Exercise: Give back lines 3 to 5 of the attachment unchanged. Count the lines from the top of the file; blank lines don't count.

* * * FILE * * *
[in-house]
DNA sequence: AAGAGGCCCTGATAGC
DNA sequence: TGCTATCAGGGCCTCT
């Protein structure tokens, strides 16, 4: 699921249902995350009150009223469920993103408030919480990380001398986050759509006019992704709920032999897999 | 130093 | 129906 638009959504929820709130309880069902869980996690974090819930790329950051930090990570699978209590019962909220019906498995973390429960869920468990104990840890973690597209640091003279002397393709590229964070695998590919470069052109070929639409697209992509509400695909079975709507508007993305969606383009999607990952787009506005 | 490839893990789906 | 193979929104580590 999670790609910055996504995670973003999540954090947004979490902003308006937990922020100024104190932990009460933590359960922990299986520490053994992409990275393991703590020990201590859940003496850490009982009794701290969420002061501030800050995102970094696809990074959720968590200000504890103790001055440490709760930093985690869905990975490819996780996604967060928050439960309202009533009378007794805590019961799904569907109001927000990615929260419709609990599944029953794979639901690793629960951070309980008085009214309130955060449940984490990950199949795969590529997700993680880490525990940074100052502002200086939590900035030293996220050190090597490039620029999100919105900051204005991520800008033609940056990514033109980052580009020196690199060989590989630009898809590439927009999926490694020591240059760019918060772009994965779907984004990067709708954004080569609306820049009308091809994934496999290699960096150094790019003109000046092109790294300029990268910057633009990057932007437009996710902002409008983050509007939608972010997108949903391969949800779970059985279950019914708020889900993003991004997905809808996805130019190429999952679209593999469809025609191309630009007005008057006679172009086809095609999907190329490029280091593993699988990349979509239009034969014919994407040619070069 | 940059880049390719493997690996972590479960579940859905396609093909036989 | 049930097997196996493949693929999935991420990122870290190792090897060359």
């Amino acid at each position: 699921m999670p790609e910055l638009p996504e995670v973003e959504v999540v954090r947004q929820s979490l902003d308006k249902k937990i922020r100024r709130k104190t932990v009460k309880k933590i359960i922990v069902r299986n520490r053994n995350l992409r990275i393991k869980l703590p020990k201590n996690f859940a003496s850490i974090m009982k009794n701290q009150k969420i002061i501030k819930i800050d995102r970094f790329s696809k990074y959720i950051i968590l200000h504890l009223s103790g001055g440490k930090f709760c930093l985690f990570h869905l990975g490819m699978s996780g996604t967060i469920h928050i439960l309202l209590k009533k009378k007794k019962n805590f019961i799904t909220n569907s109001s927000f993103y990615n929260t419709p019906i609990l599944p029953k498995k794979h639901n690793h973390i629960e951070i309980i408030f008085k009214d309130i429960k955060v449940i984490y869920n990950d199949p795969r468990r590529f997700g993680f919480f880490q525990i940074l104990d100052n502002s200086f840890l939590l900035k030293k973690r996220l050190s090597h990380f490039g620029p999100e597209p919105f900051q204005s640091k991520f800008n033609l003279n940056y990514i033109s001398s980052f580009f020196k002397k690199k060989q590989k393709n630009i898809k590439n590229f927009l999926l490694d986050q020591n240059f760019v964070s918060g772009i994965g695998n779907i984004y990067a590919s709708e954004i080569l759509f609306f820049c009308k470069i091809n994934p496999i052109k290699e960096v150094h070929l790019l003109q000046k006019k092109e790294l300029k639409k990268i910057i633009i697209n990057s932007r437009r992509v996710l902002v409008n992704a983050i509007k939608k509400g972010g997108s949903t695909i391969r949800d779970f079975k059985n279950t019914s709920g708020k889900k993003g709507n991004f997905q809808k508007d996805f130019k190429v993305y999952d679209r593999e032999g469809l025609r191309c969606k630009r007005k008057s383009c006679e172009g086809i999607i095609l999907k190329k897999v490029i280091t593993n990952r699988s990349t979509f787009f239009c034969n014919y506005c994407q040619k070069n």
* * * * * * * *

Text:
DNA sequence: TGCTATCAGGGCCTCT
């Protein structure tokens, strides 16, 4: 699921249902995350009150009223469920993103408030919480990380001398986050759509006019992704709920032999897999 | 130093 | 129906 638009959504929820709130309880069902869980996690974090819930790329950051930090990570699978209590019962909220019906498995973390429960869920468990104990840890973690597209640091003279002397393709590229964070695998590919470069052109070929639409697209992509509400695909079975709507508007993305969606383009999607990952787009506005 | 490839893990789906 | 193979929104580590 999670790609910055996504995670973003999540954090947004979490902003308006937990922020100024104190932990009460933590359960922990299986520490053994992409990275393991703590020990201590859940003496850490009982009794701290969420002061501030800050995102970094696809990074959720968590200000504890103790001055440490709760930093985690869905990975490819996780996604967060928050439960309202009533009378007794805590019961799904569907109001927000990615929260419709609990599944029953794979639901690793629960951070309980008085009214309130955060449940984490990950199949795969590529997700993680880490525990940074100052502002200086939590900035030293996220050190090597490039620029999100919105900051204005991520800008033609940056990514033109980052580009020196690199060989590989630009898809590439927009999926490694020591240059760019918060772009994965779907984004990067709708954004080569609306820049009308091809994934496999290699960096150094790019003109000046092109790294300029990268910057633009990057932007437009996710902002409008983050509007939608972010997108949903391969949800779970059985279950019914708020889900993003991004997905809808996805130019190429999952679209593999469809025609191309630009007005008057006679172009086809095609999907190329490029280091593993699988990349979509239009034969014919994407040619070069 | 940059880049390719493997690996972590479960579940859905396609093909036989 | 049930097997196996493949693929999935991420990122870290190792090897060359």
């Amino acid at each position: 699921m999670p790609e910055l638009p996504e995670v973003e959504v999540v954090r947004q929820s979490l902003d308006k249902k937990i922020r100024r709130k104190t932990v009460k309880k933590i359960i922990v069902r299986n520490r053994n995350l992409r990275i393991k869980l703590p020990k201590n996690f859940a003496s850490i974090m009982k009794n701290q009150k969420i002061i501030k819930i800050d995102r970094f790329s696809k990074y959720i950051i968590l200000h504890l009223s103790g001055g440490k930090f709760c930093l985690f990570h869905l990975g490819m699978s996780g996604t967060i469920h928050i439960l309202l209590k009533k009378k007794k019962n805590f019961i799904t909220n569907s109001s927000f993103y990615n929260t419709p019906i609990l599944p029953k498995k794979h639901n690793h973390i629960e951070i309980i408030f008085k009214d309130i429960k955060v449940i984490y869920n990950d199949p795969r468990r590529f997700g993680f919480f880490q525990i940074l104990d100052n502002s200086f840890l939590l900035k030293k973690r996220l050190s090597h990380f490039g620029p999100e597209p919105f900051q204005s640091k991520f800008n033609l003279n940056y990514i033109s001398s980052f580009f020196k002397k690199k060989q590989k393709n630009i898809k590439n590229f927009l999926l490694d986050q020591n240059f760019v964070s918060g772009i994965g695998n779907i984004y990067a590919s709708e954004i080569l759509f609306f820049c009308k470069i091809n994934p496999i052109k290699e960096v150094h070929l790019l003109q000046k006019k092109e790294l300029k639409k990268i910057i633009i697209n990057s932007r437009r992509v996710l902002v409008n992704a983050i509007k939608k509400g972010g997108s949903t695909i391969r949800d779970f079975k059985n279950t019914s709920g708020k889900k993003g709507n991004f997905q809808k508007d996805f130019k190429v993305y999952d679209r593999e032999g469809l025609r191309c969606k630009r007005k008057s383009c006679e172009g086809i999607i095609l999907k190329k897999v490029i280091t593993n990952r699988s990349t979509f787009f239009c034969n014919y506005c994407q040619k070069n």